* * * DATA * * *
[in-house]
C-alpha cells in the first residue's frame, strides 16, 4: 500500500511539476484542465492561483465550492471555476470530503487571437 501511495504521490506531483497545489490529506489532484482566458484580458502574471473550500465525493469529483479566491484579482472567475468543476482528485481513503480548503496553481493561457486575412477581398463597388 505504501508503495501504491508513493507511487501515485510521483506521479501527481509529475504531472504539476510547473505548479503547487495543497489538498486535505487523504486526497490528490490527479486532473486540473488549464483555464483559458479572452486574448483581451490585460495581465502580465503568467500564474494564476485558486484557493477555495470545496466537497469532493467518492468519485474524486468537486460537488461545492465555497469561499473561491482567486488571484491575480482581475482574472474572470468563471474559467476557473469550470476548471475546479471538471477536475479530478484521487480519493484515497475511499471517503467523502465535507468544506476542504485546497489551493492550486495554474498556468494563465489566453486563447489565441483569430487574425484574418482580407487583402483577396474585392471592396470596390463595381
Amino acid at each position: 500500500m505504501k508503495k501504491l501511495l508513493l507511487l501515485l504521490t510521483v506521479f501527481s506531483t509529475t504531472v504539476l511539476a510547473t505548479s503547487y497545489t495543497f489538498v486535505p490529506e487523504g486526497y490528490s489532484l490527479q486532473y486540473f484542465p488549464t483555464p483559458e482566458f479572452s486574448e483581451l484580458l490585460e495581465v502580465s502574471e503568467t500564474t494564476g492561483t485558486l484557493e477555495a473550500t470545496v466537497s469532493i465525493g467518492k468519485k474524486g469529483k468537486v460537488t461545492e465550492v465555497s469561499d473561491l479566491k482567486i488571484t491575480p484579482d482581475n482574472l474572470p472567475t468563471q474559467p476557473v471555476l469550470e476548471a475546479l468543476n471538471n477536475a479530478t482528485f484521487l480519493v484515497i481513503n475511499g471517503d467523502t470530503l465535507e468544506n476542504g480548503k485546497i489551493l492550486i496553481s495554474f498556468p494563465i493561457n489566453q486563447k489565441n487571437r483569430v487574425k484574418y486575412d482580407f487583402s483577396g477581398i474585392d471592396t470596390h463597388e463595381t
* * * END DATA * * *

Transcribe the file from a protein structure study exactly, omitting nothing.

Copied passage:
[in-house]
C-alpha cells in the first residue's frame, strides 16, 4: 500500500511539476484542465492561483465550492471555476470530503487571437 501511495504521490506531483497545489490529506489532484482566458484580458502574471473550500465525493469529483479566491484579482472567475468543476482528485481513503480548503496553481493561457486575412477581398463597388 505504501508503495501504491508513493507511487501515485510521483506521479501527481509529475504531472504539476510547473505548479503547487495543497489538498486535505487523504486526497490528490490527479486532473486540473488549464483555464483559458479572452486574448483581451490585460495581465502580465503568467500564474494564476485558486484557493477555495470545496466537497469532493467518492468519485474524486468537486460537488461545492465555497469561499473561491482567486488571484491575480482581475482574472474572470468563471474559467476557473469550470476548471475546479471538471477536475479530478484521487480519493484515497475511499471517503467523502465535507468544506476542504485546497489551493492550486495554474498556468494563465489566453486563447489565441483569430487574425484574418482580407487583402483577396474585392471592396470596390463595381
Amino acid at each position: 500500500m505504501k508503495k501504491l501511495l508513493l507511487l501515485l504521490t510521483v506521479f501527481s506531483t509529475t504531472v504539476l511539476a510547473t505548479s503547487y497545489t495543497f489538498v486535505p490529506e487523504g486526497y490528490s489532484l490527479q486532473y486540473f484542465p488549464t483555464p483559458e482566458f479572452s486574448e483581451l484580458l490585460e495581465v502580465s502574471e503568467t500564474t494564476g492561483t485558486l484557493e477555495a473550500t470545496v466537497s469532493i465525493g467518492k468519485k474524486g469529483k468537486v460537488t461545492e465550492v465555497s469561499d473561491l479566491k482567486i488571484t491575480p484579482d482581475n482574472l474572470p472567475t468563471q474559467p476557473v471555476l469550470e476548471a475546479l468543476n471538471n477536475a479530478t482528485f484521487l480519493v484515497i481513503n475511499g471517503d467523502t470530503l465535507e468544506n476542504g480548503k485546497i489551493l492550486i496553481s495554474f498556468p494563465i493561457n489566453q486563447k489565441n487571437r483569430v487574425k484574418y486575412d482580407f487583402s483577396g477581398i474585392d471592396t470596390h463597388e463595381t